Omega-3’s, phytonutrients, and the Mediterranean diet
by Marcelle Pick, OB/GYN NP
Naturally, one of the best way for us to create health is through a balanced diet.
In terms of essential fatty acids, that means a eating in a way that more closely
approximates the time-honored Mediterranean diet than that of your average fast-food
or diet-fad junkie.
As I’ve mentioned before, whenever my patients express concern that they’ll
gain weight by consuming fats in their diets or by taking omega-3 supplements, I
assure them that healthy fats are essential to healthy weight loss. They help decrease
inflammation, regulate blood sugar, and improve blood vessel function, thereby increasing
nutrient uptake and utilization, reducing cravings, and calibrating metabolism —
all important if we want to maintain our weight within a healthy range.
Our ancestors ate a diet more like the Mediterranean diet because they had little
choice. Processed and chemically preserved foods didn’t exist, and their omega-6/omega-3
ratios were more balanced and healthier. Many physicians today are urging people
to return to this healthier way of eating. After all, it worked beautifully for
thousands of years — and it’s what we’ve been enjoying all along
at Women to Women!
The Mediterranean diet has been studied extensively and proven to be one of the
best ways to optimize your intake of natural omega-3 fatty acids as well as monounsaturated fats
(MUFA’s) and health-enhancing phytonutrients. These all work together
in the body as cell-signaling compounds to regulate healthy cell processes. From
reducing our risk of degenerative diseases like CVD and Alzheimer’s, to alleviating
the pain of rheumatoid arthritis and increasing our life span, the Mediterranean
diet is associated with an array of benefits that no fad diet could ever afford
This way of eating is a way of life, really, emphasizing fresh whole foods rather
than processed, packaged or preserved foods, to be enjoyed at leisure whenever possible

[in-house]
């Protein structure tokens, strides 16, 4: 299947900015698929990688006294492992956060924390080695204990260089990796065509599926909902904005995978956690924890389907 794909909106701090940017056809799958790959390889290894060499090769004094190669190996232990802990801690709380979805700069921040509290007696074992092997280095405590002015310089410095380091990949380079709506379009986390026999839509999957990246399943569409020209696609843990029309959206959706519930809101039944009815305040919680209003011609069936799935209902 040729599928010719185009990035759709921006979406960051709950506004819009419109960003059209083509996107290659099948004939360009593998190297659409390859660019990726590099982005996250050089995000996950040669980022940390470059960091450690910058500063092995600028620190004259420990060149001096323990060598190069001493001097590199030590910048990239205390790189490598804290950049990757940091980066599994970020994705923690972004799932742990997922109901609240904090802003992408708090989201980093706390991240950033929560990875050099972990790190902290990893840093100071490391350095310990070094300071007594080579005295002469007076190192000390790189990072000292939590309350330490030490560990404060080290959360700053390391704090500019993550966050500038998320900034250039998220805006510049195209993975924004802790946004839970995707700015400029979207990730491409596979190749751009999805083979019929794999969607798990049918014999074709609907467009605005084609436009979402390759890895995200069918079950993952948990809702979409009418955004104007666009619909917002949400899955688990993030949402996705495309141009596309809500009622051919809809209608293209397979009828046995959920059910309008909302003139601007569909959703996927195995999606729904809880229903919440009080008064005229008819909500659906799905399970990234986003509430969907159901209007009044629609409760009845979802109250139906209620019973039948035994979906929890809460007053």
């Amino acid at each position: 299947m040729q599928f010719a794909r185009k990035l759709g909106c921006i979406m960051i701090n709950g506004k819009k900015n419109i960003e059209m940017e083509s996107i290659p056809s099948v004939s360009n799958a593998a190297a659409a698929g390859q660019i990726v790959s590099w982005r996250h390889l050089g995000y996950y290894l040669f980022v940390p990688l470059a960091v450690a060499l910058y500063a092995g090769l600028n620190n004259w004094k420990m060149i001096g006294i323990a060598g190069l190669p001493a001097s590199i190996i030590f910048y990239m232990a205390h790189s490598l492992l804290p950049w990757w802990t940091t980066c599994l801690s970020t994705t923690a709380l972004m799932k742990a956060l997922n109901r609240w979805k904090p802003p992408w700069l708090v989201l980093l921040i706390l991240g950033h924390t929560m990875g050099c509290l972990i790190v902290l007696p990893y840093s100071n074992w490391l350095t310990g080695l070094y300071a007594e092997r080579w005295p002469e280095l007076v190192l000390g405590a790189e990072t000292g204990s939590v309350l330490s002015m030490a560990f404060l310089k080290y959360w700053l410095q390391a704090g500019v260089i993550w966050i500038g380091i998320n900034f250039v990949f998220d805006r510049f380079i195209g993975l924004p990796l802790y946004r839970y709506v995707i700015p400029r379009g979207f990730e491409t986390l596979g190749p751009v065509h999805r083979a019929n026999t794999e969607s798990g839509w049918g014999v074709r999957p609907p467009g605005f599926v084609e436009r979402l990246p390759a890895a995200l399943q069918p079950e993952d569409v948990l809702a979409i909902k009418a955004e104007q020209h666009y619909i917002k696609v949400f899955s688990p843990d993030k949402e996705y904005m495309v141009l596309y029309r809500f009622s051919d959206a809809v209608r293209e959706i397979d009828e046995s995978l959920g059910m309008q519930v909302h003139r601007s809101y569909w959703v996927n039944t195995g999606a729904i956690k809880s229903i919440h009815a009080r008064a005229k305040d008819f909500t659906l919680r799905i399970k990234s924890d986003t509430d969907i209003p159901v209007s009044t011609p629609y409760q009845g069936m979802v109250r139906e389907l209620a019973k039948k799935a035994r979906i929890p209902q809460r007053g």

with family and friends. All this may or may not sound familiar to you, but once
you recognize how far-reaching the benefits of a Mediterranean diet are, making
a transition to this way of eating can be a relatively simple one. Try to keep in
mind that the benefits don’t come from one particular food, but from following
the pattern as a whole. In terms of guidelines, a Mediterranean-style diet includes:
- An abundance of brightly colored fresh fruits and vegetables
- Legumes of all types
- Whole grains
- Walnuts, other tree nuts, and flaxseed (1–1.5 oz, or one-fourth to one-third cup
- Plenty of fatty fish and seafood (see the list of best choices in our main article
- Extra-virgin olive oil (keep refrigerated, if practicable)
- Lean, grass-fed meats or free-range poultry (little to no saturated fats)
- Moderate amounts of red wine if desired (one drink per day for women)
- Avoiding all trans fats — margarine or anything else “partially hydrogenated”
Part of what we find so beautiful about the Mediterranean diet is how relaxed the
rules are. The emphasis is on fresh and brightly colored, so you need not spend
a lot of time preparing meals but focus more on enjoying them. So it’s both
simple and tasty. And even if you adopt just one of the above steps at a time, you’ll
be seeing health benefits from it soon enough. From your heart to your mind, it’s
never too soon or too late to start reaping those benefits.
For more guidance on creating balance in your diet and life, see our
Nutritional and Lifestyle Guidelines.
Our Personal Program is a great place to start
The Personal Program promotes natural hormonal balance with nutritional supplements,
our exclusive endocrine support formula, dietary and lifestyle guidance, and optional
phone consultations with our Nurse–Educators. It is a convenient, at-home
version of what we recommend to all our patients at the clinic.
If you have questions, don't hesitate to call us toll-free at
1-800-798-7902. We're here to listen and help.
Related to this article:
References & further reading on the
Last Modified Date: 04/20/2011
Principal Author: Marcelle Pick, OB/GYN NP